NIH Response to ADA Declaration That "NIH Declares: Diabetes Not a Priority."
Text of the Letter from the Harold Varmus, MD, Director of the National Institutes of Health, to Stephen Satalino, Chairman of the Board of the American Diabetes Association
April 15, 1998
Stephen J. Satalino
Chairman of the Board
American Diabetes Association
1660 Duke Street
Alexandria, Virginia 22314
Dear Mr. Satalino:
Recently, I have received several electronic mail communications from members of the American Diabetes Association. These messages express distress, disappointment, and even anger with the National Institutes of Health. They apparently result from a statement, attributed to the American Diabetes Association, which reported negatively on comments I made at a recent congressional hearing about NIH funding of diabetes research.
I was very concerned by the dismay that these diabetes patients and their families expressed, and I asked my staff to locate the referenced ADA statement. From what we can reconstruct, we believe the patients are referring to a memorandum that the National Director of Advocacy for the ADA widely distributed on Friday, April 10, 1998. The memorandum provides commentary on a congressional hearing on "New Developments in Medical Research: NIH and Patient Groups," at which I testified on March 26, 1998, before the House Subcommittee on Health and Environment. Although this appears to be an ADA-generated document, I have been informed that it was not sponsored by the ADA organization.
When I read this memorandum, I could well understand and empathize with the sense of frustration and pain all diabetes patients would feel at seeing the heading, "NIH Declares: Diabetes Not a Priority." This theme continues throughout the memorandum, in which negative commentary about NIH diabetes research efforts is interspersed with the selective use of quotes taken out of context from my testimony. The memorandum urges recipients to send me their comments.
The selective use of quotes in the memorandum creates the misleading and erroneous impression that the NIH is not supportive of diabetes research, and that this is a long-standing policy decision. I believe this is a serious misrepresentation of the NIH and of my testimony. As with all statements I make in congressional hearings and other public appearances, my testimony stands for itself. I urge you and other members of the ADA leadership and membership to read my testimony in its entirety. I think you will find that it is supportive of diabetes research and of the diabetes community generally.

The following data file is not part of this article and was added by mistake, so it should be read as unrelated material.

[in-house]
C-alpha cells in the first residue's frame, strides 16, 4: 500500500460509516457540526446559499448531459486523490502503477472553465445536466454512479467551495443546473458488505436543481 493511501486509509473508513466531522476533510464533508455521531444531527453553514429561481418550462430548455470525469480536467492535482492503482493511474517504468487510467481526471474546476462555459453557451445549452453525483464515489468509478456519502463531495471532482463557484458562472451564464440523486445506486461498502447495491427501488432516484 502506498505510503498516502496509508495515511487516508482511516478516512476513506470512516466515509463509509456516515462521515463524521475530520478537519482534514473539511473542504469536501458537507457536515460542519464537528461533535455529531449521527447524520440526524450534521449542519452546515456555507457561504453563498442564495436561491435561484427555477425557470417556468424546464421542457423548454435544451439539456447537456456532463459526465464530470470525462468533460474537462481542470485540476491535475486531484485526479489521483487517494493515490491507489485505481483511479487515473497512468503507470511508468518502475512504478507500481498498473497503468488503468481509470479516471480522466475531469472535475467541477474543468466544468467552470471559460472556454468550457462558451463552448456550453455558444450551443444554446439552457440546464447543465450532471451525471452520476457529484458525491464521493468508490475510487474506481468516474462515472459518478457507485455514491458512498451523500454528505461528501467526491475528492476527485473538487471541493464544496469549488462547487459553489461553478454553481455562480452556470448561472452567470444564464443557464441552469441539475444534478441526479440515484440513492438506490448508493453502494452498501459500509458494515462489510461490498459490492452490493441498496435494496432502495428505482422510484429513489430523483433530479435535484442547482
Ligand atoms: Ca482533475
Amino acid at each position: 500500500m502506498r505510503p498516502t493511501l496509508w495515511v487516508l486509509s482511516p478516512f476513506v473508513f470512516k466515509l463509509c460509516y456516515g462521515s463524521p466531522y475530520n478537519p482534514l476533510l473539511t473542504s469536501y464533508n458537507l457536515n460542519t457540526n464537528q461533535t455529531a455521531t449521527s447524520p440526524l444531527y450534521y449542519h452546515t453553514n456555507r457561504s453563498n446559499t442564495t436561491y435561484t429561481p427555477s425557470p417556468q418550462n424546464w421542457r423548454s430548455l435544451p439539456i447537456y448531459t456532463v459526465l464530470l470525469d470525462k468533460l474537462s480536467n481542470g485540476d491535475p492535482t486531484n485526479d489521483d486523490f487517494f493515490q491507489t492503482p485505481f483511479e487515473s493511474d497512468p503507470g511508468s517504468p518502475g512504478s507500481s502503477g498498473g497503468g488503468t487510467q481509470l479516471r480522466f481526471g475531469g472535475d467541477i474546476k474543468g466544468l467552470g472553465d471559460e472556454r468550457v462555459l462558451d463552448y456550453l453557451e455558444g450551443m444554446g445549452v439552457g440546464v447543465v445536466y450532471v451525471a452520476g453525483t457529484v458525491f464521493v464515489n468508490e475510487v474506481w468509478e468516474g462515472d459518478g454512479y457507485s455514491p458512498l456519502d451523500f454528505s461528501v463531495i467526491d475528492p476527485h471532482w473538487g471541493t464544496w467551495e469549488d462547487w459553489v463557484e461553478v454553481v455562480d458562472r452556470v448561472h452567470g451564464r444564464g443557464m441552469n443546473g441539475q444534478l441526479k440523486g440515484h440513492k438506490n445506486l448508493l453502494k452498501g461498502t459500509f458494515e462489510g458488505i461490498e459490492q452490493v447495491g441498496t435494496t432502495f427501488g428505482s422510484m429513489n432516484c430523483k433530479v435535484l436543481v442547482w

We are at a time when the scientific opportunities and resource base in diabetes research have never been greater. I believe we should all be working together to capitalize fully and productively on this unprecedented situation, and on the promise it offers to diabetes patients and their families. This year, for example, we have issued seven new research solicitations to increase momentum in the diabetes field. The scientific impetus for these initiatives was a trans-NIH symposium, which I sponsored last September with the National Institute of Diabetes and Digestive and Kidney Diseases, along with eight other participating Institutes. We have an active trans-NIH Diabetes Advisory Group, comprising the leadership of the Institutes--augmented by external scientific experts--to continue monitoring the development of several of these initiatives. To help guide the longer-term development of our diabetes programs, we have established the Diabetes Research Working Group to develop a comprehensive plan for all NIH-funded diabetes research. We will be sending this plan to the Congress within the coming year.
One current area of research focus is the pathogenesis and therapy of the complications of diabetes, including kidney and urologic complications. We are also expanding research efforts to understand the cell biology of the beta cell and the immunopathogenesis of Type 1 diabetes, as well as to develop new cellular and molecular approaches to achieving euglycemia. In addition, we are in the process of conducting two important primary prevention trials in diabetes. We will shortly launch a new National Diabetes Education Program to disseminate the important prevention message about the positive effects of blood glucose control, as demonstrated in our Diabetes Control and Complications Trial.
With respect to funding, we are very pleased that a major feature of the FY 1999 President's Budget Request is a trans-NIH Diabetes Research Initiative totaling nearly $415 million. These funds will enable us to pursue the most meritorious scientific concepts and proposals recommended to us by the diabetes community--including our ad hoc scientific advisors, peer review groups, and voluntary health organizations.
I believe we are on an important threshold for diabetes research and that our next steps will be positive ones--capitalizing on new technologies and making clinical strides. The NIH and its many scientists care deeply about diabetes patients. I would like to convey to all of them the enthusiasm and momentum that infuse the diabetes research enterprise today, rather than the inappropriate negative message in the memorandum that has triggered my recent electronic mail.
Harold Varmus, M.D.
For Additional Information
- Harold E. Varmus, MD awarded Nobel Prize for Medicine in 1989
- Funding by disease at the NIH for 1997, 1998 (est.) and 1989 (est.)
Posted 28 April 1998
Last Updated: Thursday August 29, 2002 20:59:48
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